The Impact of New Funding Formula on School Finance Equity in Missouri
Wan Ko, Jang, Education
School finance equity has been one of the key issues in educational policy for the past few decades. Since the 1970s, states have implemented a number of educational finance reforms in response to court orders, and political forces and public demand to equalize funding distribution among districts (Ladd, Chalk, & Hansen, 1999; Ladd & Hansen, 1999). In particular, widespread finance disparities among school districts became a legal challenge in many states. Education finance systems in 43 states had been involved in litigation between 1971 and 1999, and school funding systems in 19 of those states were declared unconstitutional (Minorini & Sugarman, 1999). These legal decisions forced states to change state funding formulas, school finance policy, or state education systems in order to improve school finance equity.
Similar to many other states, Missouri's funding formula change was primarily influenced by court decision. In 1993, the circuit court of Cole County ruled "The existing school finance system does not provide an 'equal ... opportunity' for all school age children as is required by ... the Missouri Constitution" (Committee for Educational Equity v. Missouri, 1993, p. 29). As described in the decision, "various statistical measures confirm the degree and extent of these wide inequalities" (p. 13) and "All relevant standard measures of equity ... clearly and consistently indicate that Missouri funding for its public schools is highly disequalized and is getting worse" (p. 15).
National data, furthermore, showed that Missouri was the worst state in school finance equity in the early 1990s, measured by selected equity indices. In 1992, Missouri's school finance equity indices in total revenue were 39.58 for the coefficient of variation, 1.54 for the federal range ratio, and 0.18 for the Gini Coefficient (Parrish, Hikido, & Fowler, 1998). Among the 49 states, excluding Hawaii, which has only one school district, Missouri had the highest scores in all three equity indices, showing the very wide disparities across districts in the state.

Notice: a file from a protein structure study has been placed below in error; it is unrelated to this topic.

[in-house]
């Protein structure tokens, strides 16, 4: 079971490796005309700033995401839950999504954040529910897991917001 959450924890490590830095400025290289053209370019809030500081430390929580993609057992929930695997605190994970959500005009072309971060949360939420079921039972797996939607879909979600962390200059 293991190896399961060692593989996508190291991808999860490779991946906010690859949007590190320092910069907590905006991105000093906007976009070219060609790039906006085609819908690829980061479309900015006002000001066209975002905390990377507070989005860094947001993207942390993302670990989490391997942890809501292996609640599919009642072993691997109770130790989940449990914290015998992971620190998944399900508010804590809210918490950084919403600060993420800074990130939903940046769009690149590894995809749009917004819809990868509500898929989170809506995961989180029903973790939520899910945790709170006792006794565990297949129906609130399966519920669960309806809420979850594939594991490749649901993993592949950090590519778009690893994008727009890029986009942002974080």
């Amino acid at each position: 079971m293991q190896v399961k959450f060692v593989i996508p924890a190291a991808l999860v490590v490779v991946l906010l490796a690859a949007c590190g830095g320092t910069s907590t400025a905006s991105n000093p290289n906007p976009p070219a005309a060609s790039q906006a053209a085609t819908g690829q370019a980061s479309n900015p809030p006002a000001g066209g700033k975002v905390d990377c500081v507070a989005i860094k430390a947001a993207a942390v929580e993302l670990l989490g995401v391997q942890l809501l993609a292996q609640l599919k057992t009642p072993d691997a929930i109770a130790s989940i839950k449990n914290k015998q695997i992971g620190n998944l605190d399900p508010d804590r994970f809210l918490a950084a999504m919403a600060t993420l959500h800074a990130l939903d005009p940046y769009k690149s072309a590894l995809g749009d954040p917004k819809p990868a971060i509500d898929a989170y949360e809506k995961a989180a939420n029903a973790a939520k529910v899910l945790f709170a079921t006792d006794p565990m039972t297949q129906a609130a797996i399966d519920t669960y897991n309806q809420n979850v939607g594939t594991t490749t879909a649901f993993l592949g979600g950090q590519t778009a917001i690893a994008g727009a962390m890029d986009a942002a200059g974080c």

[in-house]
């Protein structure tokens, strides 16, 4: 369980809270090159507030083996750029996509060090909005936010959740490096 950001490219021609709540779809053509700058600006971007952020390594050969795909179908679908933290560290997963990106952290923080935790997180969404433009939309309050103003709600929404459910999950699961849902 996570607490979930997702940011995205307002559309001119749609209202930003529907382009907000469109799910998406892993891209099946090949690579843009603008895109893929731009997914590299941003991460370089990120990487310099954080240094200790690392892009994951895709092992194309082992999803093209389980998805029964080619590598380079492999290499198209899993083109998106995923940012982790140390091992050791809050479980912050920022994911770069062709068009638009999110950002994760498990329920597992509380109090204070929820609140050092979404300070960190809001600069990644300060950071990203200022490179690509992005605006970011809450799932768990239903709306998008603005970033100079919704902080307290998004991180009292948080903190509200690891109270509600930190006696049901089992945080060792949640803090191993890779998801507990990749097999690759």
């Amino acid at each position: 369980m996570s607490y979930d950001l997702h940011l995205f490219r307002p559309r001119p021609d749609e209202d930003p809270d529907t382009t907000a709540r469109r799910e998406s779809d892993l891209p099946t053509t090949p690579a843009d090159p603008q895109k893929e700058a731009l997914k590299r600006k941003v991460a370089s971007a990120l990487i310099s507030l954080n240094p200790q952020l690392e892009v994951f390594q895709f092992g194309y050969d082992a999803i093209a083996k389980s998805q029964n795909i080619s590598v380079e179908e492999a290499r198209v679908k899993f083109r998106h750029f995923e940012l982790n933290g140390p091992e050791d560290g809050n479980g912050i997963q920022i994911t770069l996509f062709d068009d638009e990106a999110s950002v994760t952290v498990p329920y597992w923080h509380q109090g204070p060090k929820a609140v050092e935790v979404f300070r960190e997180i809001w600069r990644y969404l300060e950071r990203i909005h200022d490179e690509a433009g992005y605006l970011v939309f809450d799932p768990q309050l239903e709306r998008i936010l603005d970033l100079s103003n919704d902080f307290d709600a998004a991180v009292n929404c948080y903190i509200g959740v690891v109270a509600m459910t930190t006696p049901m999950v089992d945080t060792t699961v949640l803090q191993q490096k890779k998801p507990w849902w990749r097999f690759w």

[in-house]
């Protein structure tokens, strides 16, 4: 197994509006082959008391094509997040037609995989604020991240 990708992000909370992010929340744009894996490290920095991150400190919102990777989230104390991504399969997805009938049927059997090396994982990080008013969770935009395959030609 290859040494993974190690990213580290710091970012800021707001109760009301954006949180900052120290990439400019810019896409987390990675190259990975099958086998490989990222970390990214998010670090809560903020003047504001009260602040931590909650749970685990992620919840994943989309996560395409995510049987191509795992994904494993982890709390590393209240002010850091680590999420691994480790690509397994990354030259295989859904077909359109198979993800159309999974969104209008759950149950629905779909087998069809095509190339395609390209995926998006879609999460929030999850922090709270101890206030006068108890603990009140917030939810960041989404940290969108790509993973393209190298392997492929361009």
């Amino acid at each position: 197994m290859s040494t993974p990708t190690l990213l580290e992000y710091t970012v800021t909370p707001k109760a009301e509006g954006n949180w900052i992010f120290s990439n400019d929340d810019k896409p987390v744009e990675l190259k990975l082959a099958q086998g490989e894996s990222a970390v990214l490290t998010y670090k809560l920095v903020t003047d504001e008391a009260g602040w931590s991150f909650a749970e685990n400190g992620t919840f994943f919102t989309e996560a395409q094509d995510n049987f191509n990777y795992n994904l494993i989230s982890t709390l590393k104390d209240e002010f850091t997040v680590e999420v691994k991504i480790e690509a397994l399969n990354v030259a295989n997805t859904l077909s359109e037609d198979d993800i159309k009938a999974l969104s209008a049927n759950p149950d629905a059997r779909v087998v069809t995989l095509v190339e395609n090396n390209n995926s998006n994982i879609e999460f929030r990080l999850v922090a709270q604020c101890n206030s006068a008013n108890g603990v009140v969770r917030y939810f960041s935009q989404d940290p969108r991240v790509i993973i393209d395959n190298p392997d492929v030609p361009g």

This finance funding inequality had been an issue during the 1980s. Although Missouri revised its school funding formula twice, in 1969 and 1977, to improve finance equity, "the formula was vastly under-funded and was not serving the equalization purpose for which it was originally designed" (Lamb, 1997, p. 59). In 1992, state lawmakers started to redesign the school finance system in anticipation of a court decision that would be overturned, increasing the demand on equal distribution of school funding. A few months after the court decision declaring the school funding system unconstitutional, the Missouri legislature adopted the Outstanding Schools Act in 1993, which established new programs and policies to significantly improve the quality of education and local school districts' accountability. One of the important elements of the Act was to introduce a new foundation funding formula designed to raise additional state revenue of nearly $400 million for schools and to ensure greater finance equity in the allocation of basic state aid to school districts (Missouri Department of Elementary and Secondary Education, 2001).
The new foundation formula is driven by the local school district's eligible pupil count, times a guaranteed tax base, times the local general operating tax rate. This formula introduced several important features to bring about school funding equity (The Office of State Auditor of Missouri, 2003; Missouri Department of Elementary and Secondary Education, 1999; Ogle, 1999). First, the foundation formula used a guaranteed tax base (GTB) in the calculation of a district's entitlement. The GTB is designed to equalize the revenue-raising ability of each school district, at least up to some point (Odden & Picus, 2004) In the previous formula, GTB was an add-on used to reward districts that levied higher tax rates, but the new formula put equal emphasis on a foundation (Lamb, 1997). …